Adam: Yeah. The collaborations we choose and the collaborators we choose, people we invite, we always think about them or we look at the history of their work to try to see if it feels right, to try to see if we're meeting each other halfway with our intentions. If they're on the same path, then it makes total sense for us to collaborate. There are a couple of other collectives in nightlife that we work with often and it's because we have the same vision.
For you, what does nightlife provide to people or communities?
Adam: Earlier, Oscar was talking about the party the same night the Trayvon Martin verdict came out and we all felt the heaviness of it, even amongst the celebration aspect of the party. I was thinking about that and the fact that Mohammed did a poster for the Black Trans Liberation march about two weeks ago. To bridge those two things, I was thinking about the importance of holding spaces as queer people. At the march, it was so nice to be in the same space with queer Black people I haven't seen in so long.
Even in the mourning aspect of the event, it was still a huge celebratory aspect, sharing physical space and seeing faces I haven't seen in so long. Nightlife offers a similar kind of relief where I'm seeing myself or I'm seeing members of my community. I'm seeing people who understand my experience on a day to day. I'm seeing those faces.
Even during COVID, it's still great to see those faces on Zoom. It's definitely hard not being in the same room, but seeing those faces in nightlife, in lots of forms, offers a relief to people, at least to me.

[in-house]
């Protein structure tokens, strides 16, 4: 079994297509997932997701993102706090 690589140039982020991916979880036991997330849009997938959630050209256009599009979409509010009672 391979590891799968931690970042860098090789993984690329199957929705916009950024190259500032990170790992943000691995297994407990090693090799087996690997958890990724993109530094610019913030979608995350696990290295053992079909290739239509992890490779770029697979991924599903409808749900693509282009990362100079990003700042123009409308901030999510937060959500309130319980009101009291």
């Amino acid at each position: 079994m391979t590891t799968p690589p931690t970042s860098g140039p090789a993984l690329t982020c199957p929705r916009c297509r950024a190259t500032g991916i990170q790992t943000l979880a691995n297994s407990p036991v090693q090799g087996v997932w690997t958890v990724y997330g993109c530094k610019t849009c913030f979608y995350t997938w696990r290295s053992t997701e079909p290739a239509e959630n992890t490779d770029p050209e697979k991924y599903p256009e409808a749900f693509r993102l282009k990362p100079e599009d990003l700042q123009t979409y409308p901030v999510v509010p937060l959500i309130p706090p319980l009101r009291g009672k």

"Nightlife offers a similar kind of relief where I'm seeing myself or I'm seeing members of my community. I'm seeing people who understand my experience on a day to day." —Adam Rhodes
Oscar: Especially for us queer and trans people of color, it's harder for us to find spaces where we're a majority, you know?
Even if it's our homes, if we live with our families, not everyone is a queer or trans person of color. Or even if we're at our work, not everybody at our work environment is going to be a queer trans person of color.
So I think there's a lot of power in the fact that this can happen in nightlife where the majority of the people that will come through those doors are queer or trans people of color. That's something that can make you feel very powerful to be surrounded by all of these folks that share at least one part of your experience with you.
I also feel — maybe because I'm a libra and I love romance — the part of being intimate in an environment where it can feel safer, I think is something that is really nice to me. When I was a teenager and dealing with my sexual identity, I would always think what it would be like to dance, like bachata or grind on a man. So this idea of being intimate on the dance floor in a very open way without fear of violence, is something that is also very empowering and liberating for a lot of us that don't necessarily experience that every time we go out.
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Photography: Micaiah Carter